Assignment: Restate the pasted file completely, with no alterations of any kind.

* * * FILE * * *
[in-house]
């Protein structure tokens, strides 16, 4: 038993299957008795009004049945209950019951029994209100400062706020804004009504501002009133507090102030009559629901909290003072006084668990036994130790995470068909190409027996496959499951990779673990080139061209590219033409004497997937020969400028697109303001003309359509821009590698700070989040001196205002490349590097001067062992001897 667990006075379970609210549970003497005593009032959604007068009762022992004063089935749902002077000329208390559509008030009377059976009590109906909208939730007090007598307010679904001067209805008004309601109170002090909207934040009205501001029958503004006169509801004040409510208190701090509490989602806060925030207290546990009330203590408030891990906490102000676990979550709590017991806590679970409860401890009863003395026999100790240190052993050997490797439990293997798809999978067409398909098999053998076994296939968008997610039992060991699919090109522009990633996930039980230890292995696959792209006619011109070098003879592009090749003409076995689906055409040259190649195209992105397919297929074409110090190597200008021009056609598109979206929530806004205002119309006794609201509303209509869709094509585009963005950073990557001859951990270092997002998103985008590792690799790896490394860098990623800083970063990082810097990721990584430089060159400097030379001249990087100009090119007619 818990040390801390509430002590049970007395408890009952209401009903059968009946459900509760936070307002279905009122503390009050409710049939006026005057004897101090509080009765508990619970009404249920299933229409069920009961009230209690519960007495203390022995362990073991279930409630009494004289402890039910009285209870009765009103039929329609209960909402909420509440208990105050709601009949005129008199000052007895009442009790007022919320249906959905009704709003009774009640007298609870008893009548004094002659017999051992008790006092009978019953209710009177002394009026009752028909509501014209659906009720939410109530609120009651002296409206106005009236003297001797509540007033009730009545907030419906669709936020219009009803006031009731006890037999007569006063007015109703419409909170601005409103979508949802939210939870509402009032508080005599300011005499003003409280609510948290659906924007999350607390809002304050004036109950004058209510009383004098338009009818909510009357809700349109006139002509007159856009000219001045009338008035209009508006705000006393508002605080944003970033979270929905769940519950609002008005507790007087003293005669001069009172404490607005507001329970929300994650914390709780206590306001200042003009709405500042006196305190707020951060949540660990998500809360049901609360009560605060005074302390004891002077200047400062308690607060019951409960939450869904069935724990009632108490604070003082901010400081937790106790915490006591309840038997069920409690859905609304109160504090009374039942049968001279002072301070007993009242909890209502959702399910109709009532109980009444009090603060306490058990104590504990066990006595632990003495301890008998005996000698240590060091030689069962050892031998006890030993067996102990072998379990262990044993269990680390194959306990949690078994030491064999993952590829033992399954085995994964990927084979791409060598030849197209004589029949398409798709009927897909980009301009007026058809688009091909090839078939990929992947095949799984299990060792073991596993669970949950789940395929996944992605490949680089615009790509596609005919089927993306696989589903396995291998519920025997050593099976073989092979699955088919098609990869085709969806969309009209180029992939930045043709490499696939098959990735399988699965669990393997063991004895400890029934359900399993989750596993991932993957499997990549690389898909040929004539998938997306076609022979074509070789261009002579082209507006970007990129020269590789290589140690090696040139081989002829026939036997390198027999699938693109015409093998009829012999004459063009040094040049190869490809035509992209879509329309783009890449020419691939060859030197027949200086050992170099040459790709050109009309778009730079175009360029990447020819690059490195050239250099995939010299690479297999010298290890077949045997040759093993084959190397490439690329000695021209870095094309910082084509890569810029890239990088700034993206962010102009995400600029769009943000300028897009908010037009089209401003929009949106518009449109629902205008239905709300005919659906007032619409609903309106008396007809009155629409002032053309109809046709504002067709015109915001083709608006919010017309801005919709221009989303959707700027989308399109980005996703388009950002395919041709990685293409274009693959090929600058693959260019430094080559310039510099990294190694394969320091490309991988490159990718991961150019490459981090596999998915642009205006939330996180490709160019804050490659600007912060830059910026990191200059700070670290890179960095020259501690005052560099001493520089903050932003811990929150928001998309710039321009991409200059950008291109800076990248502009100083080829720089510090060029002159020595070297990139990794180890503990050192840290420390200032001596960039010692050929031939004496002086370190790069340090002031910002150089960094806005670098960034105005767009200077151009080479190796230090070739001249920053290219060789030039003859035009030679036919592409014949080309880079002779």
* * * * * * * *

[in-house]
């Protein structure tokens, strides 16, 4: 038993299957008795009004049945209950019951029994209100400062706020804004009504501002009133507090102030009559629901909290003072006084668990036994130790995470068909190409027996496959499951990779673990080139061209590219033409004497997937020969400028697109303001003309359509821009590698700070989040001196205002490349590097001067062992001897 667990006075379970609210549970003497005593009032959604007068009762022992004063089935749902002077000329208390559509008030009377059976009590109906909208939730007090007598307010679904001067209805008004309601109170002090909207934040009205501001029958503004006169509801004040409510208190701090509490989602806060925030207290546990009330203590408030891990906490102000676990979550709590017991806590679970409860401890009863003395026999100790240190052993050997490797439990293997798809999978067409398909098999053998076994296939968008997610039992060991699919090109522009990633996930039980230890292995696959792209006619011109070098003879592009090749003409076995689906055409040259190649195209992105397919297929074409110090190597200008021009056609598109979206929530806004205002119309006794609201509303209509869709094509585009963005950073990557001859951990270092997002998103985008590792690799790896490394860098990623800083970063990082810097990721990584430089060159400097030379001249990087100009090119007619 818990040390801390509430002590049970007395408890009952209401009903059968009946459900509760936070307002279905009122503390009050409710049939006026005057004897101090509080009765508990619970009404249920299933229409069920009961009230209690519960007495203390022995362990073991279930409630009494004289402890039910009285209870009765009103039929329609209960909402909420509440208990105050709601009949005129008199000052007895009442009790007022919320249906959905009704709003009774009640007298609870008893009548004094002659017999051992008790006092009978019953209710009177002394009026009752028909509501014209659906009720939410109530609120009651002296409206106005009236003297001797509540007033009730009545907030419906669709936020219009009803006031009731006890037999007569006063007015109703419409909170601005409103979508949802939210939870509402009032508080005599300011005499003003409280609510948290659906924007999350607390809002304050004036109950004058209510009383004098338009009818909510009357809700349109006139002509007159856009000219001045009338008035209009508006705000006393508002605080944003970033979270929905769940519950609002008005507790007087003293005669001069009172404490607005507001329970929300994650914390709780206590306001200042003009709405500042006196305190707020951060949540660990998500809360049901609360009560605060005074302390004891002077200047400062308690607060019951409960939450869904069935724990009632108490604070003082901010400081937790106790915490006591309840038997069920409690859905609304109160504090009374039942049968001279002072301070007993009242909890209502959702399910109709009532109980009444009090603060306490058990104590504990066990006595632990003495301890008998005996000698240590060091030689069962050892031998006890030993067996102990072998379990262990044993269990680390194959306990949690078994030491064999993952590829033992399954085995994964990927084979791409060598030849197209004589029949398409798709009927897909980009301009007026058809688009091909090839078939990929992947095949799984299990060792073991596993669970949950789940395929996944992605490949680089615009790509596609005919089927993306696989589903396995291998519920025997050593099976073989092979699955088919098609990869085709969806969309009209180029992939930045043709490499696939098959990735399988699965669990393997063991004895400890029934359900399993989750596993991932993957499997990549690389898909040929004539998938997306076609022979074509070789261009002579082209507006970007990129020269590789290589140690090696040139081989002829026939036997390198027999699938693109015409093998009829012999004459063009040094040049190869490809035509992209879509329309783009890449020419691939060859030197027949200086050992170099040459790709050109009309778009730079175009360029990447020819690059490195050239250099995939010299690479297999010298290890077949045997040759093993084959190397490439690329000695021209870095094309910082084509890569810029890239990088700034993206962010102009995400600029769009943000300028897009908010037009089209401003929009949106518009449109629902205008239905709300005919659906007032619409609903309106008396007809009155629409002032053309109809046709504002067709015109915001083709608006919010017309801005919709221009989303959707700027989308399109980005996703388009950002395919041709990685293409274009693959090929600058693959260019430094080559310039510099990294190694394969320091490309991988490159990718991961150019490459981090596999998915642009205006939330996180490709160019804050490659600007912060830059910026990191200059700070670290890179960095020259501690005052560099001493520089903050932003811990929150928001998309710039321009991409200059950008291109800076990248502009100083080829720089510090060029002159020595070297990139990794180890503990050192840290420390200032001596960039010692050929031939004496002086370190790069340090002031910002150089960094806005670098960034105005767009200077151009080479190796230090070739001249920053290219060789030039003859035009030679036919592409014949080309880079002779």